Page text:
Cory Tenboom said, "A broom will not stand by itself, but will fall, unless it is leaned up against a wall."
In the same way, the fruit of the Tomato plant will rot if not supported and then lays on the ground.
It is the Holy Spirit who supports us and enables us to stand. I think we become more fruitful when we let Him support us . . . Don't you?
Folding Wooden Tomato CagesThese tall, wooden tomato cages add a beautiful vertical accent to your garden and are strong enough to support a bumper tomato crop. They also work well with other vining crops. To construct a cage, build two tomato “ladders,” with three rungs and a brace to stabilize the sides against strong winds. Connect the two ladders at the top with a piece of scrap wood, which you can easily remove to fold the ladders for storage at the end of the season.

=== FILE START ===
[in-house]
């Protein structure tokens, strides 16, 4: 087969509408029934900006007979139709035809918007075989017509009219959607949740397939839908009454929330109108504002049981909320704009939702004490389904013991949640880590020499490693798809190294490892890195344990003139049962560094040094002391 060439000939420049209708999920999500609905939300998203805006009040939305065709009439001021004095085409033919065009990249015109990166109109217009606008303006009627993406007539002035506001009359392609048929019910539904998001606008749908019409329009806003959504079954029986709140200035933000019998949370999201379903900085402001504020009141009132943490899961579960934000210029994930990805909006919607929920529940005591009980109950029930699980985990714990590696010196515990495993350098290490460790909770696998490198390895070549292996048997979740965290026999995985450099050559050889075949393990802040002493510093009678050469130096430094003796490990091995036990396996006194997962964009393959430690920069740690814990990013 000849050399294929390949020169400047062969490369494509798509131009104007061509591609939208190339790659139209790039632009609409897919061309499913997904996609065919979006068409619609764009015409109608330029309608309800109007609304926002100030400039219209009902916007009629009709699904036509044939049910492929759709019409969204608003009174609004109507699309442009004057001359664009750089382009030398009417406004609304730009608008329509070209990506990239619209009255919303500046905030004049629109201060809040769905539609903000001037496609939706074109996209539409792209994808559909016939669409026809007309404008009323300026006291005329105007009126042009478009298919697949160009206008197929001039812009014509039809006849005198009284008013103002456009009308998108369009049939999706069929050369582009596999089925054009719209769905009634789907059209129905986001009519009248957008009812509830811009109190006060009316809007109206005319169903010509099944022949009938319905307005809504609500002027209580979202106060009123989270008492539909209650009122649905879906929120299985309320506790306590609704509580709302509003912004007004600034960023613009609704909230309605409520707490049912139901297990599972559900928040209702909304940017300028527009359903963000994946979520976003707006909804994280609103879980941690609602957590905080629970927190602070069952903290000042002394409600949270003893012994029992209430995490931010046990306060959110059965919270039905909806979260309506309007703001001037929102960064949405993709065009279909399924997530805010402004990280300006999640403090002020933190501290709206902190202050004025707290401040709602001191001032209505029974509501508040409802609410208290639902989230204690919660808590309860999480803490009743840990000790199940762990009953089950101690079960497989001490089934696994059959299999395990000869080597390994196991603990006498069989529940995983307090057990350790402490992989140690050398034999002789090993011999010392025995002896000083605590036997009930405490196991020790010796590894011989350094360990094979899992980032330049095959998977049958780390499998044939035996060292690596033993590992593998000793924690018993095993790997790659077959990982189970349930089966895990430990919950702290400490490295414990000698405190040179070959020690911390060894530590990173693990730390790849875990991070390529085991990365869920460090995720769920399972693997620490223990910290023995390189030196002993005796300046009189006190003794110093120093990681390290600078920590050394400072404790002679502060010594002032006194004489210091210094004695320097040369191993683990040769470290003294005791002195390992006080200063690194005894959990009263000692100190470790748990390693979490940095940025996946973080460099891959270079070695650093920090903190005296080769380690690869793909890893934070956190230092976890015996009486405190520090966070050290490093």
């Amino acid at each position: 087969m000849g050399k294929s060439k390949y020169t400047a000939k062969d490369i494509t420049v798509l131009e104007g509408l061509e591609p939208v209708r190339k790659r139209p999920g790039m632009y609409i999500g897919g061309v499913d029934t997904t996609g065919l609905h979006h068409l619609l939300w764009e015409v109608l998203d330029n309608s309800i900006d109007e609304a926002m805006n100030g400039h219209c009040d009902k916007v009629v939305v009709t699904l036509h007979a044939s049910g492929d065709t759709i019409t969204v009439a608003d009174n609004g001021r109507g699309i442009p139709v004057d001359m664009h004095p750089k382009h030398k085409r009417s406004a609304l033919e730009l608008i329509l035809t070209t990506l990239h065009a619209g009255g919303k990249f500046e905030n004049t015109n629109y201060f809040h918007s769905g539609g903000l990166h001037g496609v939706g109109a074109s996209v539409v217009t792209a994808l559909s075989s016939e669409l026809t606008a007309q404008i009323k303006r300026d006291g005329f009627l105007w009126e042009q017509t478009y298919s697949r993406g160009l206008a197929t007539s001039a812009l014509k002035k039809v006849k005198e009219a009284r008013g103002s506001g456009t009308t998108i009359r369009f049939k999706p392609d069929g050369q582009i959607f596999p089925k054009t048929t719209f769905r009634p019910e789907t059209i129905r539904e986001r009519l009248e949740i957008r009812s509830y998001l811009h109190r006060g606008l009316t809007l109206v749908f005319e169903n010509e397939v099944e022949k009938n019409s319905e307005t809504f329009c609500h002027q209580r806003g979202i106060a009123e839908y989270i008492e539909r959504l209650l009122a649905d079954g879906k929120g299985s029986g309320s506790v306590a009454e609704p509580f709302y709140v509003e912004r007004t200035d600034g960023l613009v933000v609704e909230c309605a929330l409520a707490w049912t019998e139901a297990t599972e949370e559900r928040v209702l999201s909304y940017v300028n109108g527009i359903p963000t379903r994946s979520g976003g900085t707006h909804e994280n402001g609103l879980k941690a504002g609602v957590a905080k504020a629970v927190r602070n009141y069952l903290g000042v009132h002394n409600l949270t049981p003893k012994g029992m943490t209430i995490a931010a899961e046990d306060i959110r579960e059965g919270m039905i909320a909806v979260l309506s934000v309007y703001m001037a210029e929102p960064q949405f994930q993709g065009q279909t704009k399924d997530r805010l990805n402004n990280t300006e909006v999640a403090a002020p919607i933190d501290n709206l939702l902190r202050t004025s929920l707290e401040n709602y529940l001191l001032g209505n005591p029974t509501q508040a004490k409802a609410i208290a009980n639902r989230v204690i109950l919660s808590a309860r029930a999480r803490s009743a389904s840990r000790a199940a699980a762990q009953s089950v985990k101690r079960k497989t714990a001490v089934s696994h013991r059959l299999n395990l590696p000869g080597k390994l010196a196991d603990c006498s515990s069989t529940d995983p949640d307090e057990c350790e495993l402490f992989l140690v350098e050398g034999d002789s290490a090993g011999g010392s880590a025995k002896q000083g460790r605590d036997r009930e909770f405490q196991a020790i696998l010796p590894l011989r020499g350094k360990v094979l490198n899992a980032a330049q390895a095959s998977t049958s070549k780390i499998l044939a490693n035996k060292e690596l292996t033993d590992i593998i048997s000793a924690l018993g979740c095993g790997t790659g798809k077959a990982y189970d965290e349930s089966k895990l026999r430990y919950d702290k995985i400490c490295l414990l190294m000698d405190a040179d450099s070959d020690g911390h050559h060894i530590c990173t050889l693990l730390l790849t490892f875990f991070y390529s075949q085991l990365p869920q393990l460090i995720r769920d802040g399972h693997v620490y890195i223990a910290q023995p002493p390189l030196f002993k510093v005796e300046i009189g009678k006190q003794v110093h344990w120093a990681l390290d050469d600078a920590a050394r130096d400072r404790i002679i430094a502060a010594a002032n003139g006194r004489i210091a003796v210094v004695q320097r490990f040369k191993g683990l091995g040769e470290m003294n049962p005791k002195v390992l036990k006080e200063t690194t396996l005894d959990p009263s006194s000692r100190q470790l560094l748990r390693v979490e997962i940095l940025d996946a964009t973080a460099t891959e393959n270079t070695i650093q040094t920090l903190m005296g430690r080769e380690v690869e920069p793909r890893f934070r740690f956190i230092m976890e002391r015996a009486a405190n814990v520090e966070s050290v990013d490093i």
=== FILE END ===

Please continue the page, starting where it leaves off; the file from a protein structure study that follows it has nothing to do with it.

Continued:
Supplies: Six 1-by-3-inch wooden pieces measuring about 8 feet long One 8-inch 2-by-4 Two 3-inch deck screws About 30 1 1⁄2-inch galvanized deck screws
Estimated cost: about $20 per cage (less if you use recycled materials , or maybe saplings)
Texas Toast Tomato Sandwiches
1 (9.5-oz.) package five-cheese Texas toast
2 pounds assorted heirloom tomatoes1/4 cup bottled blue cheese vinaigrette
6 tablespoons torn fresh basil
Salt and pepper
Garnishes: crumbled blue cheese, fresh basil leaves
Preparation1. Prepare Texas toast according to package directions.
2. Meanwhile, halve larger tomatoes and cut into 1/4-inch-thick slices; halve or quarter smaller tomatoes. Gently toss tomatoes with vinaigrette, basil, and salt and pepper to taste. Serve immediately over hot Texas toast. Garnish, if desired.
Note: We tested with Pepperidge Farm Five Cheese Texas Toast.